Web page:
Grace's Guide

British Industrial History

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Sobell Industries

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1945. Radio. Exhibit at the Ceredigion Museum‎.
November 1946.
January 1947.
August 1948.
June 1949.
September 1953.
September 1953.
1955. Sobell Model T347. 14-inch TV. Exhibit at the Washford Radio Museum.

of Langley Park, near Slough, Bucks (now Berks). Telephone: Slough 22201 (PBX). Cables: "Sobellserv, Slough, England". (1947)

After the First World War, Michael Sobell took small upstairs offices in Oxford Street and began importing novel American electrical products. He built up a business in six-valve radios and small refrigerators.

Finding that he could not satisfy this demand with imports, Sobell opened two factories, one for refrigerators and the other for wireless sets and radiograms, at Stonebridge in north-west London.

When the Stonebridge factories (by then producing electrical equipment for the armed forces) were bombed during the Second World War, production was transferred to Amersham.

1946 Sobell Industries Ltd was registered on 16 January.

1947 Listed Exhibitor - British Industries Fair. Manufacturers of Highest Quality Radio Sets, Radiograms, Television and Allied Apparatus. (Olympia, Ground Floor, Stand No. C.1533) [1]

1951 A specially constructed Diesel van, which Sobell Industries Ltd. put into service, was designed to transport safely loads of up to 200 television receivers on a double deck arrangement. It is hoped that it will materially assist in ensuring speedy deliveries.

1951 In March, Sobell Industries contracted with Great Universal Stores (GUS) to supply annually from 50,000 to 150,000 television receivers over the next five and a half years. GUS insisted on a clause whereby GUS could cancel its contract if the government tightened hire-purchase regulations.

1952 The contract was duly ended when such restrictions were imposed. Sobell declined a revised contract proposed by Wolfson of GUS. GUS instead offered the order to Electric and Musical Industries (EMI) to supply under their Columbia brand, and EMI subcontracted this order to Sobell, but without the cancellation clause. When GUS later cancelled the contract, with EMI following suit, Sobell was entitled to claim damages.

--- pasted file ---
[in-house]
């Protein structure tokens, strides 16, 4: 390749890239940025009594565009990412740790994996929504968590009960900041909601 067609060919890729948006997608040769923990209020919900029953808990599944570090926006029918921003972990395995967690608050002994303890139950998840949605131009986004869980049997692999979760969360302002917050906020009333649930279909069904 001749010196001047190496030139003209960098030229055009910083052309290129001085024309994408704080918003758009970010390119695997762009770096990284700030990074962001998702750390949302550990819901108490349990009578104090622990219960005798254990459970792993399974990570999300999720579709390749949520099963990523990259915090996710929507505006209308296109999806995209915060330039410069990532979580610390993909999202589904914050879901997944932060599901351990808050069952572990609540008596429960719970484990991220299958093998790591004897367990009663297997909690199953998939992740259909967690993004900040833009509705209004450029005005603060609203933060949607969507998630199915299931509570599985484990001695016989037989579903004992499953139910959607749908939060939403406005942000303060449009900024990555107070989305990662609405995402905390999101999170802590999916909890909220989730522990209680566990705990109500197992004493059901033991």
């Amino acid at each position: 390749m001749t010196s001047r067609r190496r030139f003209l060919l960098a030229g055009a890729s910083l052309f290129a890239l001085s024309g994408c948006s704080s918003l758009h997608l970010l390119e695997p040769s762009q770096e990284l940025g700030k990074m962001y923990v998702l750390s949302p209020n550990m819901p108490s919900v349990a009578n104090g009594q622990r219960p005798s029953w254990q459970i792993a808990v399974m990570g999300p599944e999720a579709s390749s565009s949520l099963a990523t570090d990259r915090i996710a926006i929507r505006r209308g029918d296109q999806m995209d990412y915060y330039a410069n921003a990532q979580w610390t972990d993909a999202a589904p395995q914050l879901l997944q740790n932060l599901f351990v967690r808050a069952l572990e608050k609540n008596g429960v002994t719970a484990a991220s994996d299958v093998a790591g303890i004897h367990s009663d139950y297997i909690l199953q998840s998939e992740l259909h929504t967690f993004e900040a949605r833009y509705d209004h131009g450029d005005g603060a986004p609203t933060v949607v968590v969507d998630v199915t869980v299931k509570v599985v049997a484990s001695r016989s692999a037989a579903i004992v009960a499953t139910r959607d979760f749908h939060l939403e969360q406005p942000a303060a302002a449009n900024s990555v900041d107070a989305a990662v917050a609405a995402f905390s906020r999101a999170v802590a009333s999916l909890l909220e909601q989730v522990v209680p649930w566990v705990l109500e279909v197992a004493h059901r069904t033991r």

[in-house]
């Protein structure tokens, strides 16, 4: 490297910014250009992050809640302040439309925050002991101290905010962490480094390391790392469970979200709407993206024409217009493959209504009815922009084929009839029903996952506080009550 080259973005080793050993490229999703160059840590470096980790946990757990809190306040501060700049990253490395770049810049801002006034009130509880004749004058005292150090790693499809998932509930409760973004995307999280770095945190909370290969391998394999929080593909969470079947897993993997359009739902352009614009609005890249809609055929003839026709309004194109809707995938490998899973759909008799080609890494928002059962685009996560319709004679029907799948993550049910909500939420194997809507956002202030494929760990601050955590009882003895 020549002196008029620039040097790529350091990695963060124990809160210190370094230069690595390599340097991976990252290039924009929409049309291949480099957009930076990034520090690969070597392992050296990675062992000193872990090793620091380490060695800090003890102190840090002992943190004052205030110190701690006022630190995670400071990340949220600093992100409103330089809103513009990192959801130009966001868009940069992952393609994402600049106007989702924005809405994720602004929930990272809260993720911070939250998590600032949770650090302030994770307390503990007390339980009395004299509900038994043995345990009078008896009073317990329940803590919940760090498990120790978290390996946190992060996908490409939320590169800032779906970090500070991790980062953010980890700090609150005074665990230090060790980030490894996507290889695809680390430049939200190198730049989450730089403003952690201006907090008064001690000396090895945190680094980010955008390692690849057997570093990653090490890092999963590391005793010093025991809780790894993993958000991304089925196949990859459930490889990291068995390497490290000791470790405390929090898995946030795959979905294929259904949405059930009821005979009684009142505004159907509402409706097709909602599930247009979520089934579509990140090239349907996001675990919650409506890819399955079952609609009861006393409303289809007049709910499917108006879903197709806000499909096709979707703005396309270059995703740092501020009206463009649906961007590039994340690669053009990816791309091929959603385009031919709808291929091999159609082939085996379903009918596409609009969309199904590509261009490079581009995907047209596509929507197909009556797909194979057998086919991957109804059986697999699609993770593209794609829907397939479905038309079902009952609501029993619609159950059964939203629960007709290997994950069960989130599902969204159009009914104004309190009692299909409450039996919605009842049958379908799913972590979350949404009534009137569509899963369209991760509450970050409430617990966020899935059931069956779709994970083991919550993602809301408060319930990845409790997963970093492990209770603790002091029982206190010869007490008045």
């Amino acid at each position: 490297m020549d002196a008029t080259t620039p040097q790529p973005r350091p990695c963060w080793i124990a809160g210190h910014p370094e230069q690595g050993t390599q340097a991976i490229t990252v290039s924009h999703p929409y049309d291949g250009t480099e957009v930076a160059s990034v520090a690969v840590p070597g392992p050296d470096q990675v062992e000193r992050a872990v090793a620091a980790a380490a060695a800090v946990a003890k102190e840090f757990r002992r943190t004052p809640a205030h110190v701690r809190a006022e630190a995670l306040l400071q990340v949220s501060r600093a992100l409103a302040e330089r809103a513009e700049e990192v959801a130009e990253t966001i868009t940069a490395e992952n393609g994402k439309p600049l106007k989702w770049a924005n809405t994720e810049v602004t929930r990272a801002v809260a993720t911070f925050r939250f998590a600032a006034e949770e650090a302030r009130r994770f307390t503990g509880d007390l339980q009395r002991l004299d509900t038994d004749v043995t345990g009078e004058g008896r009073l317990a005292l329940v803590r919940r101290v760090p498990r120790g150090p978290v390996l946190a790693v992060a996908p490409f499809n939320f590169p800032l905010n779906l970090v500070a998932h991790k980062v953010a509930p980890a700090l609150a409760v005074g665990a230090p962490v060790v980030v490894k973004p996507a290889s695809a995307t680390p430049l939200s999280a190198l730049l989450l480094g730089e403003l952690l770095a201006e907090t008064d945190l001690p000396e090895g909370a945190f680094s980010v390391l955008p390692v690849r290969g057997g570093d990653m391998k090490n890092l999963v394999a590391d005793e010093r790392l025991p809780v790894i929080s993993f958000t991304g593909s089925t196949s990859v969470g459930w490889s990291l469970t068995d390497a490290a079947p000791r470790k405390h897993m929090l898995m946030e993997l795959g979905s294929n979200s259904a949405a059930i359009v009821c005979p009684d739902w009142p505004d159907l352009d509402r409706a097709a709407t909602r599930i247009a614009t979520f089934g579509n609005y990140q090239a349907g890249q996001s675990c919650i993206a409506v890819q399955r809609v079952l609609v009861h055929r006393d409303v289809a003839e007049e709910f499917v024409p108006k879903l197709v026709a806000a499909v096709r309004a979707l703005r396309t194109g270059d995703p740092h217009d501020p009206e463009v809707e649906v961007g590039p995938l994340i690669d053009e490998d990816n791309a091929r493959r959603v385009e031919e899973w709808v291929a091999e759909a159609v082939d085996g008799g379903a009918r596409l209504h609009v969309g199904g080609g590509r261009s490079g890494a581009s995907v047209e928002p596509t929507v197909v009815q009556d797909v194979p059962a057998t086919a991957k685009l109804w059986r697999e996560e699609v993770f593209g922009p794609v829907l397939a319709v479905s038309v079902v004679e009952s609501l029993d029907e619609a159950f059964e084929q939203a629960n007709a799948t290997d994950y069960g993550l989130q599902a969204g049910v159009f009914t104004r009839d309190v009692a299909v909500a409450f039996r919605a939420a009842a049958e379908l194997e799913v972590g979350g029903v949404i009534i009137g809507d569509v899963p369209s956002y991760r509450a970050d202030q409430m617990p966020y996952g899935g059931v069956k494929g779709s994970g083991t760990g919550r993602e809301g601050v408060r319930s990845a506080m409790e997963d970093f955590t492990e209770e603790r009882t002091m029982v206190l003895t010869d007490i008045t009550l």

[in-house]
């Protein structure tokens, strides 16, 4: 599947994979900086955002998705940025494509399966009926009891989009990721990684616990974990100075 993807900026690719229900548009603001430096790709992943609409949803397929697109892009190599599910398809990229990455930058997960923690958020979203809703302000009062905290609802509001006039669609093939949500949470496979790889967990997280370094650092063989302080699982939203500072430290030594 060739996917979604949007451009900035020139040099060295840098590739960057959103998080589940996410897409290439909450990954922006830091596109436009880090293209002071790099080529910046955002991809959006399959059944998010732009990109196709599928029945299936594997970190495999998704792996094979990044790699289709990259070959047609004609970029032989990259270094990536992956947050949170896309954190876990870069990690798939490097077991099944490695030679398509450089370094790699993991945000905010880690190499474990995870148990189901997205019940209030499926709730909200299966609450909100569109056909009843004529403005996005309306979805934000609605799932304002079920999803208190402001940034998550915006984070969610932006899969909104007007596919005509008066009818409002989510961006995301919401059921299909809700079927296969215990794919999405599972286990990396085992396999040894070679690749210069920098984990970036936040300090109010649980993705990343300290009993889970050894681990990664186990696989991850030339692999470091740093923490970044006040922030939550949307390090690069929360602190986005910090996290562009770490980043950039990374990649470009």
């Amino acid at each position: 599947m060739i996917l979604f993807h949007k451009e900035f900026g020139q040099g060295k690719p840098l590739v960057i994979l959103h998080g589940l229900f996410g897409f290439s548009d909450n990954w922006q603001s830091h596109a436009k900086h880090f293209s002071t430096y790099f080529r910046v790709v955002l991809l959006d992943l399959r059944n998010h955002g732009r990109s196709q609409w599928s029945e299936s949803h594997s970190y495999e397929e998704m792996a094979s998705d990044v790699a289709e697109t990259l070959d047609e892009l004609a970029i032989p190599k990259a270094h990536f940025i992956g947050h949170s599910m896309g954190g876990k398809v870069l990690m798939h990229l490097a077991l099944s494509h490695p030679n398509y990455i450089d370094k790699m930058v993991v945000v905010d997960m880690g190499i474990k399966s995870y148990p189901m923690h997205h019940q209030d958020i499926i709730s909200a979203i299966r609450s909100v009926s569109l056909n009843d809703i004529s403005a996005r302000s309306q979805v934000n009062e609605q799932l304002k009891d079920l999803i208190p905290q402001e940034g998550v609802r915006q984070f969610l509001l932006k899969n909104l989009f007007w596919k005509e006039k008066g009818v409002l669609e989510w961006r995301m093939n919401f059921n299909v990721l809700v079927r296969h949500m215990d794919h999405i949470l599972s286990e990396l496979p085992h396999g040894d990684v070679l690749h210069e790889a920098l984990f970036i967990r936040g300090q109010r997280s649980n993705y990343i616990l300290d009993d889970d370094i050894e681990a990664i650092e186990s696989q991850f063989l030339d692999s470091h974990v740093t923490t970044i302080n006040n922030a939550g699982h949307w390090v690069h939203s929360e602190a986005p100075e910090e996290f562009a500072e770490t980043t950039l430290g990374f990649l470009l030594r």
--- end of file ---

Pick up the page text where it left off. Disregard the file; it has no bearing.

1953 However, he proposed a settlement as an alternative to litigation. This deal was finalized, with EMI purchasing his company for £300,000 but Sobell re-purchasing the factory and plant for £75,000.

1953 Manufacturer of TV sets [2]

1954 Sobell and his son-in-law Stanley Rubin contracted to run the old business on EMI's behalf for six months until March 1954, when Sobell recruited his younger son-in-law, Arnold Weinstock, into the business. Subsequently the return of the Sobell trade mark was negotiated in return for paying EMI a future royalty of 4 per cent. Sobell resumed manufacture in 1954 under the name Banner Radio and Television Ltd.

1955 Sobell portable television, model TPS 147.

1955 By March, all Sobell Industries' trade-mark rights had been recovered for a total of £78,750. The name of the company was later changed to Radio and Allied Industries.

See Also


Sources of Information

  1. 1947 British Industries Fair p255
  2. Choosing your Television Set. Published by Freelance in 1953.